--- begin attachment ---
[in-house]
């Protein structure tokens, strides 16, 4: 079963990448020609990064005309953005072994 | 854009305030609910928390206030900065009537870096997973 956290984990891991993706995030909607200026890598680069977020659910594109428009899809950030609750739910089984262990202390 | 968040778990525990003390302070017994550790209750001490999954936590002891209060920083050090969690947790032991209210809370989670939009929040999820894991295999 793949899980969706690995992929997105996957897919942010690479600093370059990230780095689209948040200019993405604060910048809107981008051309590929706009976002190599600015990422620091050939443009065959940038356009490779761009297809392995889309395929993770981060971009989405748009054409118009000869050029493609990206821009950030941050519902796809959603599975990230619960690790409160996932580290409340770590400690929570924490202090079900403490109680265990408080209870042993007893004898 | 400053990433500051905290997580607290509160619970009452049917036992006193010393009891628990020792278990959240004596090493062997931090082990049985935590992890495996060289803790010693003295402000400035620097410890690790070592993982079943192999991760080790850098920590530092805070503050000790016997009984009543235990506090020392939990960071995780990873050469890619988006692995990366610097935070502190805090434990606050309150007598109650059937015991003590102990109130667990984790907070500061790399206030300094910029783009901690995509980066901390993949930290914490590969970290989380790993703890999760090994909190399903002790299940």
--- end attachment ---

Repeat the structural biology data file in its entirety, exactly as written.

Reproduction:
[in-house]
């Protein structure tokens, strides 16, 4: 079963990448020609990064005309953005072994 | 854009305030609910928390206030900065009537870096997973 956290984990891991993706995030909607200026890598680069977020659910594109428009899809950030609750739910089984262990202390 | 968040778990525990003390302070017994550790209750001490999954936590002891209060920083050090969690947790032991209210809370989670939009929040999820894991295999 793949899980969706690995992929997105996957897919942010690479600093370059990230780095689209948040200019993405604060910048809107981008051309590929706009976002190599600015990422620091050939443009065959940038356009490779761009297809392995889309395929993770981060971009989405748009054409118009000869050029493609990206821009950030941050519902796809959603599975990230619960690790409160996932580290409340770590400690929570924490202090079900403490109680265990408080209870042993007893004898 | 400053990433500051905290997580607290509160619970009452049917036992006193010393009891628990020792278990959240004596090493062997931090082990049985935590992890495996060289803790010693003295402000400035620097410890690790070592993982079943192999991760080790850098920590530092805070503050000790016997009984009543235990506090020392939990960071995780990873050469890619988006692995990366610097935070502190805090434990606050309150007598109650059937015991003590102990109130667990984790907070500061790399206030300094910029783009901690995509980066901390993949930290914490590969970290989380790993703890999760090994909190399903002790299940």